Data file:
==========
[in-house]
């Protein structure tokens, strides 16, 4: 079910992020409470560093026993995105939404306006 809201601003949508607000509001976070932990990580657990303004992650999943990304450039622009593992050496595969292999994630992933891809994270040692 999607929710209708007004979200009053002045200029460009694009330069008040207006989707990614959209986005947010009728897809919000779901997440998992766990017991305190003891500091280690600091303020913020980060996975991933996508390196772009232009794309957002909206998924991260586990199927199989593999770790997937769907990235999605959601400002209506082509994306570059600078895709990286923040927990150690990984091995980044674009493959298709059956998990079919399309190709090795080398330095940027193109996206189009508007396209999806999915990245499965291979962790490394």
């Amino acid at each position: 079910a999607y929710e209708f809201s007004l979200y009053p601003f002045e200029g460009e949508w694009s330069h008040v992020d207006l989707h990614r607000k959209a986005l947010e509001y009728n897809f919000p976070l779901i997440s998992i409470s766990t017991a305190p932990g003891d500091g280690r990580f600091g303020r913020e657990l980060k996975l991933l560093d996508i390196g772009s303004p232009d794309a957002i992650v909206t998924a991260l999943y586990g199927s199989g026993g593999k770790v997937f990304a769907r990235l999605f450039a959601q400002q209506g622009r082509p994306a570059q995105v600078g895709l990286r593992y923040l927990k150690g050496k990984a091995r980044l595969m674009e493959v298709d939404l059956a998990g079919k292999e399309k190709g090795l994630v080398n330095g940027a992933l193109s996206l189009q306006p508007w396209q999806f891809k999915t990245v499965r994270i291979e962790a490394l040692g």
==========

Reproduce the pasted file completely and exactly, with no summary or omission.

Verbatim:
[in-house]
């Protein structure tokens, strides 16, 4: 079910992020409470560093026993995105939404306006 809201601003949508607000509001976070932990990580657990303004992650999943990304450039622009593992050496595969292999994630992933891809994270040692 999607929710209708007004979200009053002045200029460009694009330069008040207006989707990614959209986005947010009728897809919000779901997440998992766990017991305190003891500091280690600091303020913020980060996975991933996508390196772009232009794309957002909206998924991260586990199927199989593999770790997937769907990235999605959601400002209506082509994306570059600078895709990286923040927990150690990984091995980044674009493959298709059956998990079919399309190709090795080398330095940027193109996206189009508007396209999806999915990245499965291979962790490394």
């Amino acid at each position: 079910a999607y929710e209708f809201s007004l979200y009053p601003f002045e200029g460009e949508w694009s330069h008040v992020d207006l989707h990614r607000k959209a986005l947010e509001y009728n897809f919000p976070l779901i997440s998992i409470s766990t017991a305190p932990g003891d500091g280690r990580f600091g303020r913020e657990l980060k996975l991933l560093d996508i390196g772009s303004p232009d794309a957002i992650v909206t998924a991260l999943y586990g199927s199989g026993g593999k770790v997937f990304a769907r990235l999605f450039a959601q400002q209506g622009r082509p994306a570059q995105v600078g895709l990286r593992y923040l927990k150690g050496k990984a091995r980044l595969m674009e493959v298709d939404l059956a998990g079919k292999e399309k190709g090795l994630v080398n330095g940027a992933l193109s996206l189009q306006p508007w396209q999806f891809k999915t990245v499965r994270i291979e962790a490394l040692g």